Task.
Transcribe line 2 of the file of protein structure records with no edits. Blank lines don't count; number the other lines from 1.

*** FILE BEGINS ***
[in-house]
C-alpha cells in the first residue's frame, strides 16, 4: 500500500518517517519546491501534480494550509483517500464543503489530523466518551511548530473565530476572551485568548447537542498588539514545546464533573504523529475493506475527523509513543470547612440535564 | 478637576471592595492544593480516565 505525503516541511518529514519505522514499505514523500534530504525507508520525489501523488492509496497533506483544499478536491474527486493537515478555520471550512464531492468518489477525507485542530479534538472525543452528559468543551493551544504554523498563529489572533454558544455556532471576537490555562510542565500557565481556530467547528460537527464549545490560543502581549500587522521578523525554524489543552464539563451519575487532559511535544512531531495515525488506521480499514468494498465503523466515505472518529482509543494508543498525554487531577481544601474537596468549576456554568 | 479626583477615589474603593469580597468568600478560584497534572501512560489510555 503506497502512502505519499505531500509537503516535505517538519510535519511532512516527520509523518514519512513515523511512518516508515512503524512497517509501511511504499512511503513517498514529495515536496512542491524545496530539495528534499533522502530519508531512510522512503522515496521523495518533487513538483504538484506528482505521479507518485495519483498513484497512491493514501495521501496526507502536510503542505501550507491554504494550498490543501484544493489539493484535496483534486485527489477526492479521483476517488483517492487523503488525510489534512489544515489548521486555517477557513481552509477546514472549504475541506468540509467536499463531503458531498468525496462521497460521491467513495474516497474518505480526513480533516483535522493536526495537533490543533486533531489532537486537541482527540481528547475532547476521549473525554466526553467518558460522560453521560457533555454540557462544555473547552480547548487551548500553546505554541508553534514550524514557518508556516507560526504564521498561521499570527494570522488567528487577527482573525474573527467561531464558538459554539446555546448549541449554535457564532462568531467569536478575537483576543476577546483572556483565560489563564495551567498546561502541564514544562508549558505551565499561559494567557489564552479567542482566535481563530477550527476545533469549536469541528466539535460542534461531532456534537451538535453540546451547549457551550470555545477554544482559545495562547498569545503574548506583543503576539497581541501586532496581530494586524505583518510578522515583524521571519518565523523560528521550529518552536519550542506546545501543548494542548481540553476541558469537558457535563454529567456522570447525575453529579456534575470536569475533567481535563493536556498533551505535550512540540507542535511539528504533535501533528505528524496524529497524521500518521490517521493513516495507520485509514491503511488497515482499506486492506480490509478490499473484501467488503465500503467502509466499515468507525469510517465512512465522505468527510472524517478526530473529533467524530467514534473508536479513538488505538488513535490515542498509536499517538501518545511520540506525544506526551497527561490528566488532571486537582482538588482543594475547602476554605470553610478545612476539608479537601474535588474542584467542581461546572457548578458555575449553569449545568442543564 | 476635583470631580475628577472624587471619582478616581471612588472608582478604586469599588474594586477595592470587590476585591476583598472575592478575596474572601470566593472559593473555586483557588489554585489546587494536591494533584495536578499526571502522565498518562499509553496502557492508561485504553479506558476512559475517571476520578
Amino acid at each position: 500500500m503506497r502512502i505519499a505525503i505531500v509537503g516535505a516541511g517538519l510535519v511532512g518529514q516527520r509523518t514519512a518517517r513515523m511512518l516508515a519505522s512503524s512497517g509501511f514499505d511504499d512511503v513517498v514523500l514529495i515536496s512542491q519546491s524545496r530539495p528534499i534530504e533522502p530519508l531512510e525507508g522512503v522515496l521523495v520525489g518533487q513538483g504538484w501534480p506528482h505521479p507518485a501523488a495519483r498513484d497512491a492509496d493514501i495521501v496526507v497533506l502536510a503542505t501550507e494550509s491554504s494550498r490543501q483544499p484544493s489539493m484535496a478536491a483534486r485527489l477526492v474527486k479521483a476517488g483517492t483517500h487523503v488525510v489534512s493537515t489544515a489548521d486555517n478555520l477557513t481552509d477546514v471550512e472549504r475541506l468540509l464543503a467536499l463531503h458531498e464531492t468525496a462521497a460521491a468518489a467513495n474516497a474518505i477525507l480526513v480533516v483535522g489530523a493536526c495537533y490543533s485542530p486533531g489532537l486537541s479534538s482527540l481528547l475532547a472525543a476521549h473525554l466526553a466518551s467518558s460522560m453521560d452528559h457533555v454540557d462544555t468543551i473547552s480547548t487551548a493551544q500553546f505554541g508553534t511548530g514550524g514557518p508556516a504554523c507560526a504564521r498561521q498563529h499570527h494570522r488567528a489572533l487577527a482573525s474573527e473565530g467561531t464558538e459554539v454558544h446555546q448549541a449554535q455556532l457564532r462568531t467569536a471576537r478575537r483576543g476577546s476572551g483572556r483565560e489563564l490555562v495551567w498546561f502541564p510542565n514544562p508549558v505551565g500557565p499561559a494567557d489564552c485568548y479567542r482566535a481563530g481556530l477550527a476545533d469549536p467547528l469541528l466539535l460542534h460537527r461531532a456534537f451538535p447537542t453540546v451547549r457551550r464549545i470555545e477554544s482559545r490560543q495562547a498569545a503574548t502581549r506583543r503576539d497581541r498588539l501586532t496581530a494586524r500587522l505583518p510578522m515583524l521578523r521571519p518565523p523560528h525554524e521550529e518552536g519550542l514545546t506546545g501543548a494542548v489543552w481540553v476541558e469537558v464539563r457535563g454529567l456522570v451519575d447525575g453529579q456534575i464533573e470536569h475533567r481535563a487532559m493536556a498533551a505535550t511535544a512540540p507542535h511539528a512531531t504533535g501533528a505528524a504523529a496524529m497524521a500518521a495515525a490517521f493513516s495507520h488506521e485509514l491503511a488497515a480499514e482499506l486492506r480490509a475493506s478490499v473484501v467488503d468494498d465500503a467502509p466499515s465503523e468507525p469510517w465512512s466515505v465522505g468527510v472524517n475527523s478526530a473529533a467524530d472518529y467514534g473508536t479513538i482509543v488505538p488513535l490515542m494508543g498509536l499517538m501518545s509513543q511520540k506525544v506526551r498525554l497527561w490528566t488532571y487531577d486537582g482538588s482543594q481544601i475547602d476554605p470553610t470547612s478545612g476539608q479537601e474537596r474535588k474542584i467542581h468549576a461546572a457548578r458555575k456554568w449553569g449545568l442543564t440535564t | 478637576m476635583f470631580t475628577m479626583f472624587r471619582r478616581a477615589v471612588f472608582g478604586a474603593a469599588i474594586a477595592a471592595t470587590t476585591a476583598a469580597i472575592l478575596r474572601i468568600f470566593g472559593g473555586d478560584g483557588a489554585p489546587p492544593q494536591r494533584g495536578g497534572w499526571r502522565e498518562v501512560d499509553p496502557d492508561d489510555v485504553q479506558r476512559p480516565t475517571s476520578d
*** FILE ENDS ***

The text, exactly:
C-alpha cells in the first residue's frame, strides 16, 4: 500500500518517517519546491501534480494550509483517500464543503489530523466518551511548530473565530476572551485568548447537542498588539514545546464533573504523529475493506475527523509513543470547612440535564 | 478637576471592595492544593480516565 505525503516541511518529514519505522514499505514523500534530504525507508520525489501523488492509496497533506483544499478536491474527486493537515478555520471550512464531492468518489477525507485542530479534538472525543452528559468543551493551544504554523498563529489572533454558544455556532471576537490555562510542565500557565481556530467547528460537527464549545490560543502581549500587522521578523525554524489543552464539563451519575487532559511535544512531531495515525488506521480499514468494498465503523466515505472518529482509543494508543498525554487531577481544601474537596468549576456554568 | 479626583477615589474603593469580597468568600478560584497534572501512560489510555 503506497502512502505519499505531500509537503516535505517538519510535519511532512516527520509523518514519512513515523511512518516508515512503524512497517509501511511504499512511503513517498514529495515536496512542491524545496530539495528534499533522502530519508531512510522512503522515496521523495518533487513538483504538484506528482505521479507518485495519483498513484497512491493514501495521501496526507502536510503542505501550507491554504494550498490543501484544493489539493484535496483534486485527489477526492479521483476517488483517492487523503488525510489534512489544515489548521486555517477557513481552509477546514472549504475541506468540509467536499463531503458531498468525496462521497460521491467513495474516497474518505480526513480533516483535522493536526495537533490543533486533531489532537486537541482527540481528547475532547476521549473525554466526553467518558460522560453521560457533555454540557462544555473547552480547548487551548500553546505554541508553534514550524514557518508556516507560526504564521498561521499570527494570522488567528487577527482573525474573527467561531464558538459554539446555546448549541449554535457564532462568531467569536478575537483576543476577546483572556483565560489563564495551567498546561502541564514544562508549558505551565499561559494567557489564552479567542482566535481563530477550527476545533469549536469541528466539535460542534461531532456534537451538535453540546451547549457551550470555545477554544482559545495562547498569545503574548506583543503576539497581541501586532496581530494586524505583518510578522515583524521571519518565523523560528521550529518552536519550542506546545501543548494542548481540553476541558469537558457535563454529567456522570447525575453529579456534575470536569475533567481535563493536556498533551505535550512540540507542535511539528504533535501533528505528524496524529497524521500518521490517521493513516495507520485509514491503511488497515482499506486492506480490509478490499473484501467488503465500503467502509466499515468507525469510517465512512465522505468527510472524517478526530473529533467524530467514534473508536479513538488505538488513535490515542498509536499517538501518545511520540506525544506526551497527561490528566488532571486537582482538588482543594475547602476554605470553610478545612476539608479537601474535588474542584467542581461546572457548578458555575449553569449545568442543564 | 476635583470631580475628577472624587471619582478616581471612588472608582478604586469599588474594586477595592470587590476585591476583598472575592478575596474572601470566593472559593473555586483557588489554585489546587494536591494533584495536578499526571502522565498518562499509553496502557492508561485504553479506558476512559475517571476520578